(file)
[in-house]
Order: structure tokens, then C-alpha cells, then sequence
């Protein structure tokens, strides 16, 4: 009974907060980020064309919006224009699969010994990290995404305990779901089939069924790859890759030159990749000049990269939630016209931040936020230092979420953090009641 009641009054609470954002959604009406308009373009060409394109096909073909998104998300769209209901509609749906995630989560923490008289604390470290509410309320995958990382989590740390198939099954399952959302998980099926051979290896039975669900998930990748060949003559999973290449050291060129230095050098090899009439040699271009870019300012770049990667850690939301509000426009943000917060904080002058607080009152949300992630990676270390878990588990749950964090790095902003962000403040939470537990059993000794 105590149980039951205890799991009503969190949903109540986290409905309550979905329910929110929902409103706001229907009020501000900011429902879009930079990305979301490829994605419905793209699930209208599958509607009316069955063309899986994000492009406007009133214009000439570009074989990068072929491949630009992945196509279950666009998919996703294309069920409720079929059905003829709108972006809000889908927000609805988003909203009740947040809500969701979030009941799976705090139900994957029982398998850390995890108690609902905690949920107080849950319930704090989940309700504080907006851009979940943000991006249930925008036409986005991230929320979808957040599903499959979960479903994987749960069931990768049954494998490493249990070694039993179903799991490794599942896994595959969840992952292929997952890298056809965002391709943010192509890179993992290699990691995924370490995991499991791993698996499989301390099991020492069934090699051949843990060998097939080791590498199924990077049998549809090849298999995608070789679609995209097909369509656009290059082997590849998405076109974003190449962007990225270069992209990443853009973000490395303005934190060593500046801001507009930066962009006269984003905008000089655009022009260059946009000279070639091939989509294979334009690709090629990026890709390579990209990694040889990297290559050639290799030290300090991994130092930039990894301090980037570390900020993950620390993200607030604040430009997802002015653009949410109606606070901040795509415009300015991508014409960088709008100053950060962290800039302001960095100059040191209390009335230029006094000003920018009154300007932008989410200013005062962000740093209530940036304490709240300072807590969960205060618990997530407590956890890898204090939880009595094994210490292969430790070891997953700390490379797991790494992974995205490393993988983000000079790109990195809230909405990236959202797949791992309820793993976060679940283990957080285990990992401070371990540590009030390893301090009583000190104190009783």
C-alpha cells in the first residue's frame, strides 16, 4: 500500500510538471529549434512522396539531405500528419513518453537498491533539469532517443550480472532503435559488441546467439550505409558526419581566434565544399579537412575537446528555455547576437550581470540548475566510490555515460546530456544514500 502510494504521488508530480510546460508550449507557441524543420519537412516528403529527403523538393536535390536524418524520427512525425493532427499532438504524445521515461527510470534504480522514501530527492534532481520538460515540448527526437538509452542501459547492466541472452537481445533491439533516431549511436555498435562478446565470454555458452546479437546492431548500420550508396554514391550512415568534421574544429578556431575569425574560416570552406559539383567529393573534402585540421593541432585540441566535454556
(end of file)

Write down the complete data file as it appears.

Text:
[in-house]
Order: structure tokens, then C-alpha cells, then sequence
């Protein structure tokens, strides 16, 4: 009974907060980020064309919006224009699969010994990290995404305990779901089939069924790859890759030159990749000049990269939630016209931040936020230092979420953090009641 009641009054609470954002959604009406308009373009060409394109096909073909998104998300769209209901509609749906995630989560923490008289604390470290509410309320995958990382989590740390198939099954399952959302998980099926051979290896039975669900998930990748060949003559999973290449050291060129230095050098090899009439040699271009870019300012770049990667850690939301509000426009943000917060904080002058607080009152949300992630990676270390878990588990749950964090790095902003962000403040939470537990059993000794 105590149980039951205890799991009503969190949903109540986290409905309550979905329910929110929902409103706001229907009020501000900011429902879009930079990305979301490829994605419905793209699930209208599958509607009316069955063309899986994000492009406007009133214009000439570009074989990068072929491949630009992945196509279950666009998919996703294309069920409720079929059905003829709108972006809000889908927000609805988003909203009740947040809500969701979030009941799976705090139900994957029982398998850390995890108690609902905690949920107080849950319930704090989940309700504080907006851009979940943000991006249930925008036409986005991230929320979808957040599903499959979960479903994987749960069931990768049954494998490493249990070694039993179903799991490794599942896994595959969840992952292929997952890298056809965002391709943010192509890179993992290699990691995924370490995991499991791993698996499989301390099991020492069934090699051949843990060998097939080791590498199924990077049998549809090849298999995608070789679609995209097909369509656009290059082997590849998405076109974003190449962007990225270069992209990443853009973000490395303005934190060593500046801001507009930066962009006269984003905008000089655009022009260059946009000279070639091939989509294979334009690709090629990026890709390579990209990694040889990297290559050639290799030290300090991994130092930039990894301090980037570390900020993950620390993200607030604040430009997802002015653009949410109606606070901040795509415009300015991508014409960088709008100053950060962290800039302001960095100059040191209390009335230029006094000003920018009154300007932008989410200013005062962000740093209530940036304490709240300072807590969960205060618990997530407590956890890898204090939880009595094994210490292969430790070891997953700390490379797991790494992974995205490393993988983000000079790109990195809230909405990236959202797949791992309820793993976060679940283990957080285990990992401070371990540590009030390893301090009583000190104190009783």
C-alpha cells in the first residue's frame, strides 16, 4: 500500500510538471529549434512522396539531405500528419513518453537498491533539469532517443550480472532503435559488441546467439550505409558526419581566434565544399579537412575537446528555455547576437550581470540548475566510490555515460546530456544514500 502510494504521488508530480510546460508550449507557441524543420519537412516528403529527403523538393536535390536524418524520427512525425493532427499532438504524445521515461527510470534504480522514501530527492534532481520538460515540448527526437538509452542501459547492466541472452537481445533491439533516431549511436555498435562478446565470454555458452546479437546492431548500420550508396554514391550512415568534421574544429578556431575569425574560416570552406559539383567529393573534402585540421593541432585540441566535454556